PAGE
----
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U.k. Company Targets Engineering


by A. Maureen Rouhi
January 19, 2004 | A version of this story appeared in Volume 82, Issue 3

Chemical and pharmaceutical manufacturers incur about 30% of their costs on engineering activities, including operation, maintenance, technical support, design, modifications, and capital projects, says Ian D. Shott, a longtime engineering and business executive in the fine chemicals industry. Generally, all these activities are conducted in-house, but such a situation may not give the best value for money in engineering expenditure, he believes. Recently, Shott established Ian Shott Associates, a management consultancy and pharmaceutical services business based in the U.K. A major activity of the company will be to provide engineering services.

A strong case exists for providing more cost-effective services; better coverage for breakdown; stronger, faster, and cheaper support for minor projects and minor capital expenditures; and more effective statutory and preventive maintenance than what companies can do at the moment, Shott says. His group plans to establish an engineering capability that pharmaceutical and fine chemicals companies can draw upon for their engineering needs.

As a first step, one facility will be set up in northeastern England, where, according to Shott, a geographic concentration of potential clients exists, including Avecia, H. Lundbeck, Pfizer, Merck Sharpe & Dohme, Rhodia Pharma Solutions, and Sanofi-Synthélabo. "We'll be showing these companies that outsourcing their engineering requirements will cost them less," he says. "We're intending to employ a large, highly skilled team well qualified to deliver a high-performance service," he adds.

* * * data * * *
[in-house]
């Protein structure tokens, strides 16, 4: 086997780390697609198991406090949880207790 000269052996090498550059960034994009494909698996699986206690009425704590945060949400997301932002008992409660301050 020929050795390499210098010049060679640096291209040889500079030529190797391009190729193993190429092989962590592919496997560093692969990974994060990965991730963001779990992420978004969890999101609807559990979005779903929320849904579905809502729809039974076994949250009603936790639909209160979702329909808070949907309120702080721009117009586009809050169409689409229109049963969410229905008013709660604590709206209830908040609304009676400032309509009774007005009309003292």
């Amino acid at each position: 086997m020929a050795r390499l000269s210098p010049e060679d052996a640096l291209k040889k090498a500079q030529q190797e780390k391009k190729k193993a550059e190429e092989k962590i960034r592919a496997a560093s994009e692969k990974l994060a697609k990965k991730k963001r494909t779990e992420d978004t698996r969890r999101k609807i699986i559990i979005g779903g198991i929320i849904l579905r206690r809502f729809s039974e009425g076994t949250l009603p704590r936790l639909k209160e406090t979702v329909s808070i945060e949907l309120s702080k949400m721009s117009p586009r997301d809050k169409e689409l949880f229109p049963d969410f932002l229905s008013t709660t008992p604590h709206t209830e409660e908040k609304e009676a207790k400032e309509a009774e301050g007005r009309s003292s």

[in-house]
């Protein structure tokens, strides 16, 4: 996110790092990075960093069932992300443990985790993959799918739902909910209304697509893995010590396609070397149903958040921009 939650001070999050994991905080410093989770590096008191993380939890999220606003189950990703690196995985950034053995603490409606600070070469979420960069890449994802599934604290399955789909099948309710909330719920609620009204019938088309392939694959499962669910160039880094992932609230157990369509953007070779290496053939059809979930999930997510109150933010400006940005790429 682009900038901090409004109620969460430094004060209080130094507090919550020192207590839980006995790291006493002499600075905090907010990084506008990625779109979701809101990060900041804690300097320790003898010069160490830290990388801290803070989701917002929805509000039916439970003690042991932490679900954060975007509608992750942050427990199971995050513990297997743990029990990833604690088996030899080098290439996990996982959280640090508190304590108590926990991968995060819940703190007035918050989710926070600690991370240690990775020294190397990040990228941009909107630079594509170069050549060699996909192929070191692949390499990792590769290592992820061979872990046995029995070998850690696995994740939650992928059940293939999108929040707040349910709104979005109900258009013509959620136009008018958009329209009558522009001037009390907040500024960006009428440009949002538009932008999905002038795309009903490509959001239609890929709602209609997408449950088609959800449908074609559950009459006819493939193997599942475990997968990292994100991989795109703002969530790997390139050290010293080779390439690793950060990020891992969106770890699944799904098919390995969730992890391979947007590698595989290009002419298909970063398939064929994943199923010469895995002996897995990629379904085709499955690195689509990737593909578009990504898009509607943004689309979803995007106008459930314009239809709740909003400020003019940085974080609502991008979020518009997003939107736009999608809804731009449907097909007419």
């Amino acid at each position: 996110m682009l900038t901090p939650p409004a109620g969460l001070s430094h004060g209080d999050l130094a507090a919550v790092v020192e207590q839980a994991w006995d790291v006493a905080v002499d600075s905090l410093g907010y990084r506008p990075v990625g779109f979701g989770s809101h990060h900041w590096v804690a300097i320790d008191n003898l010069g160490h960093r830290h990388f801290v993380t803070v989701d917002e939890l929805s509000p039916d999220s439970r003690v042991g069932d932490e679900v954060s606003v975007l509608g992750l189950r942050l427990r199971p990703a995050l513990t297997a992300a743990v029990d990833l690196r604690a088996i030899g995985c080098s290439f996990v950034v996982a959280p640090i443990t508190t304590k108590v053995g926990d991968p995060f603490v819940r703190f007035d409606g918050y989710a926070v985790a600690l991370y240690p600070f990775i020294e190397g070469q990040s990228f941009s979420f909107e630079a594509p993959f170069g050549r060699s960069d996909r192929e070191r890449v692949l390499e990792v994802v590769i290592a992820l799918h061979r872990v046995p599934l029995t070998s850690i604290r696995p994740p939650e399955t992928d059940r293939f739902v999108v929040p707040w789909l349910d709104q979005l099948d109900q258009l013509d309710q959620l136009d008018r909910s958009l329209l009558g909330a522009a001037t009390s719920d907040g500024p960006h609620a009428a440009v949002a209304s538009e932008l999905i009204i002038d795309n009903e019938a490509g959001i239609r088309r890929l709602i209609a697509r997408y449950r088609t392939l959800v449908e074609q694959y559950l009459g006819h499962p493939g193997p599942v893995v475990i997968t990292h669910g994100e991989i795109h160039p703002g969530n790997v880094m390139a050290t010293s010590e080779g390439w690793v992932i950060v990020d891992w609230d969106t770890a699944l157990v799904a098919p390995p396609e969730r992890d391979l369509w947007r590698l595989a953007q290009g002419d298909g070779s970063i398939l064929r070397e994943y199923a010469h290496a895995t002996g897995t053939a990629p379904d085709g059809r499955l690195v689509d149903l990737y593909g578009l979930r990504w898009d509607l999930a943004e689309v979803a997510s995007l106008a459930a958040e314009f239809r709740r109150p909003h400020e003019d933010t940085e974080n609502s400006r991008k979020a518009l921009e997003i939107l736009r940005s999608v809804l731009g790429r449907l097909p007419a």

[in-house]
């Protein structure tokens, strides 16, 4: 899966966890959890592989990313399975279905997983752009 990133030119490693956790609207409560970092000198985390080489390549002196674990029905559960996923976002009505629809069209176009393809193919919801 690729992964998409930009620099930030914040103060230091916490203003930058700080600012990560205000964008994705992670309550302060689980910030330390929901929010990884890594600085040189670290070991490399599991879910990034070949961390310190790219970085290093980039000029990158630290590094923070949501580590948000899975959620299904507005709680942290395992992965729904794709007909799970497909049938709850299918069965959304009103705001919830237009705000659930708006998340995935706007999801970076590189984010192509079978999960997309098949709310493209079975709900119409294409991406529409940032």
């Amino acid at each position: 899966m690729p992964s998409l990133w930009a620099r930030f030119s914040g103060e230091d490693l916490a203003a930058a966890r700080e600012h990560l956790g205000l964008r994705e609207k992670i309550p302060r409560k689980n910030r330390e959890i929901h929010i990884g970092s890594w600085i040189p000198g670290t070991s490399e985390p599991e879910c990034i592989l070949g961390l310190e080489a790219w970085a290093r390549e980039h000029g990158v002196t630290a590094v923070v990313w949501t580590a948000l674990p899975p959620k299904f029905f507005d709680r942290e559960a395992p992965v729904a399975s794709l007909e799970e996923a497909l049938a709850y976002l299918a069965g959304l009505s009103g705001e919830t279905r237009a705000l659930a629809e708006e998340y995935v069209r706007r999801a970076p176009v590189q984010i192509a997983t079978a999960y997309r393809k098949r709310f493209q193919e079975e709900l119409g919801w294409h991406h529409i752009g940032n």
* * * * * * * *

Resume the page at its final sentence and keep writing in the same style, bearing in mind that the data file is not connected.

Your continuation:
The facility also can help companies take advantage of the opportunity to differentiate through better engineering, Shott says. At present, manufacture of active pharmaceutical ingredients and other fine chemicals involves big, stirred batch vessels that require a lot of ancillary equipment, he explains. The reactors not only are expensive and low-performance but also are unsuitable for fast changeovers, such as when a customer urgently needs capacity for a different product.

Companies talk about multipurpose plants as if no barrier exists to filling such plants with a different product, Shott explains. But almost always, a multipurpose plant is configured for a specific product, and costs will be incurred to adapt it for a different product.

Avoiding costs during product changeovers is a complex problem, Shott says. One potential solution is to sequence the work so that each product is a precursor to the next. In making dyes, for example, a sequence of yellow, green, blue, purple, brown, and black will be easier to implement than a random sequence where, for example, black comes before yellow, he explains.

However, when a production campaign takes several months, as they do usually, and suddenly orders change, as they do quite often, sequencing can't work. "You have a fundamental problem," Shott says. "You can't choose the sequence because you're always having to catch up.

"To get really fast changeovers, you need to have the ability to, above all, have fast synthesis and separation systems and to make large quantities quickly. You also need reactors and equipment that are easy to open up and clean, with automated technology if possible." Fast reaction times and the ability to make large quantities quickly can be realized with continuous methods using inexpensive but high-performance reactors, Shott says. "A lot more can be done on this technological front," he continues, noting that major pharmaceutical companies such as GlaxoSmithKline, Merck, and Pfizer and major fine chemicals companies such as DSM are now looking into fast reactor systems, a development that is fairly recent. He adds that specialist manufacturers of new reactor systems are emerging, particularly in the U.K.


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